Originally published on LondonFUSE
Summer is coming to an end. The days are getting cooler and shorter, and I will likely be spending more time indoors watching Netflix over the next two seasons. Of course, this season wasn’t without its Netflix viewing. In fact, this summer I fell deeply in love. Then, like most summer flings that burn hot and heavy under the blazing sun, my love fizzled out. How did this happen? Why did I fall so hard and fast, then so out-of-love, with Downton Abbey?
Of course, I knew Downton Abbey existed before I met it. I had heard of it: lots of my friends loved it, and wondered why I hadn’t given it a watch. To be frank, it was some sense of strange pride. I wasn’t going to be swept up in this period drama fad like so many others had. It had no hold over me, and never would. Sure, it looked interesting. But I resisted watching for years – five series had already aired with not so much as a trailer-watching from me.
But this summer, I needed something to do after long days of teaching, and Netflix always fills that void. I wanted something engrossing, something I could look forward to, and something that would draw me in. Reluctantly, I clicked on episode one of series one.
The performances were engaging. The plot was interesting—if a little silly—and some of the characters were so loathsome I simply needed to see if they would get their just desserts. I wrote and erased three or four tweets along the lines of “I’m not sure what everyone sees in this show…” before I admitted to myself that I was getting sucked in. Okay, I’ll try another episode.
Suddenly, the whole first series is done, and I can’t remember how many days it even took (surely it was more than one day!?). I was smitten — no: I was in love. It had all the trappings of a whirlwind romance, though I didn’t notice then. My heart raced at the suspenseful cliffhangers and plot twists. I exclaimed out loud for only my cat to hear whenever I was caught in disbelief. I was shocked and dismayed at the tragedy that befalls Downton on a regular basis, and any moment of triumph or happiness shared by the characters began to feel like my own. I looked forward to going home so I could watch another episode (or three). I had it bad.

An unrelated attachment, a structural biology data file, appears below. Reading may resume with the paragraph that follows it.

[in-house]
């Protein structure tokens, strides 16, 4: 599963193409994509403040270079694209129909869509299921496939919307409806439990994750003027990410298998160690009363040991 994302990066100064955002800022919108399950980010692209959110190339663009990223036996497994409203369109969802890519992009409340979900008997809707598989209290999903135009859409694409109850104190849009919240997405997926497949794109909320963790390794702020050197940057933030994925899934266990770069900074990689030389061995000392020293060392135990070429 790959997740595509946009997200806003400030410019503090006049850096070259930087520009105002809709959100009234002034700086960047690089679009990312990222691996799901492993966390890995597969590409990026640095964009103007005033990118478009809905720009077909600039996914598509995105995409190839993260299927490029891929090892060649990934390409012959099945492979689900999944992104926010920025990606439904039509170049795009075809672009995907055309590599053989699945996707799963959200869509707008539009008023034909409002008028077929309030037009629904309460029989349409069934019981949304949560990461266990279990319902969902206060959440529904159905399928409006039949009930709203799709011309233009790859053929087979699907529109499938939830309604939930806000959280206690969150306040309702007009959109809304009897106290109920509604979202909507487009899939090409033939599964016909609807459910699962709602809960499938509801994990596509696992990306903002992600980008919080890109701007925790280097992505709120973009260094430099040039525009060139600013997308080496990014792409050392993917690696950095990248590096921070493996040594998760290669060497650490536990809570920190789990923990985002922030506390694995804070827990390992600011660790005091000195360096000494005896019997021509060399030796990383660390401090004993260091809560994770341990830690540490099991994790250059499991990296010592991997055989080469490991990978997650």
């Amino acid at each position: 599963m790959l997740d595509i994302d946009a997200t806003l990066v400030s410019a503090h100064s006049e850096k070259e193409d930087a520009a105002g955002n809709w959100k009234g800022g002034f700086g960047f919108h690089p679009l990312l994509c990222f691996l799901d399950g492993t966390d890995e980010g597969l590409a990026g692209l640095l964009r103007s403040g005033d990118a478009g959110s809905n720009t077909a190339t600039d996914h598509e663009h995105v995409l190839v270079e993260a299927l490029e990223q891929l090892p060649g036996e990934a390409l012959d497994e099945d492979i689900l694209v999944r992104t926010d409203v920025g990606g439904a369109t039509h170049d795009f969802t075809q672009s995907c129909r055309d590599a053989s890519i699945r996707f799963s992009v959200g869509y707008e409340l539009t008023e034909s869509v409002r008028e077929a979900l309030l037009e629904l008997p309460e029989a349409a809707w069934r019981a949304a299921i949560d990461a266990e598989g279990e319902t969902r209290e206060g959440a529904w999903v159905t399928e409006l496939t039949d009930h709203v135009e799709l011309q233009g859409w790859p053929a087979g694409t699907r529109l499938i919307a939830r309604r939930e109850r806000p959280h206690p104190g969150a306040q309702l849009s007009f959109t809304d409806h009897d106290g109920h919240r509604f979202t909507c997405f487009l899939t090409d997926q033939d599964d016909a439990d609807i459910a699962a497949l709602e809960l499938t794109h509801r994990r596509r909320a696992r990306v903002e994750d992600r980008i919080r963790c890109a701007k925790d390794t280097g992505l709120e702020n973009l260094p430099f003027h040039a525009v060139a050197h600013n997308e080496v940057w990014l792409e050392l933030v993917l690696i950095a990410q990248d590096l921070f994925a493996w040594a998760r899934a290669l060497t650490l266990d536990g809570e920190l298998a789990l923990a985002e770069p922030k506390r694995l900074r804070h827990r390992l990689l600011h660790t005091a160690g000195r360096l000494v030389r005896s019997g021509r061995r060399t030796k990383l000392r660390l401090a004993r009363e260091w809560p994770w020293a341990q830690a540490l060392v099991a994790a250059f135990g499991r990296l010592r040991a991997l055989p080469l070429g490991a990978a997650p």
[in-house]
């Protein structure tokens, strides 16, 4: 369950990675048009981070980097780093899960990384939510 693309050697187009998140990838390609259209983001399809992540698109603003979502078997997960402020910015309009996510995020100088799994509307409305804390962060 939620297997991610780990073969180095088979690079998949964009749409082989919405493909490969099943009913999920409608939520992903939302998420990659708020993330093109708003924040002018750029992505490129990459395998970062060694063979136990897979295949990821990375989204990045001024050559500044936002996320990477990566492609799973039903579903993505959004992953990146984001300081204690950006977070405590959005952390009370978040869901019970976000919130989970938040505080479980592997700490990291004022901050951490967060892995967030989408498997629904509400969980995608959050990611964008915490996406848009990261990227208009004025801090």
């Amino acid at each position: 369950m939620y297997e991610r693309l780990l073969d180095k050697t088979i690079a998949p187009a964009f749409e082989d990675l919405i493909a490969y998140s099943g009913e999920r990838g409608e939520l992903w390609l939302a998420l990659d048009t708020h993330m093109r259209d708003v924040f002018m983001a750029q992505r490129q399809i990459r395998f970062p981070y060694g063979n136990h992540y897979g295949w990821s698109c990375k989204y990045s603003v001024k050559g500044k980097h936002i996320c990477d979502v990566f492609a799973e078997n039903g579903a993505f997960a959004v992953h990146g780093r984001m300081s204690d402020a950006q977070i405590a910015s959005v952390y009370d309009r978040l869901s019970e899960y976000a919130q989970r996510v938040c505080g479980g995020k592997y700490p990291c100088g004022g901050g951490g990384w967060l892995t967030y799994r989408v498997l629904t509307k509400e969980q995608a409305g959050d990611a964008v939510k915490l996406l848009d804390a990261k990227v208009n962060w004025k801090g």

Series two started out even more intensely. WWI was gripping Downton, just like it had Highclere Castle, the real-life setting of the show (I watched Secrets of Highclere Castle, part of a PBS series on historic British buildings, years before I started watching Downton Abbey). By this point, I was in love with two characters: Lady Sybil and Matthew Crawley. Their plots jumped around to exhilarating highs and heart-breaking lows so much over the course of series two that I could barely catch my breath. Meanwhile, the Dowager Countess (Dame Maggie Smith) and the fantastic cast of characters of the “downstairs” people kept the very necessary—albeit scant—levity alive.
Sometime around the middle of series two, I started to notice a change. I didn’t want to admit it to myself; one never does want to admit that they are falling out of love. The ebb and flow of the suspense and melodrama that had so coaxingly absorbed my interests had begun to seem forced. The plot seemed much more soap opera than it had before… or was it always like this, and I had been blinded by my rose-coloured glasses?
Around this time, I decided to Google the actor for Matthew Crawley. He was handsome and intriguing, and because my smitten feelings were starting to fade, my eye was starting to wander. Was Matthew Crawley’s actor in something else I could watch?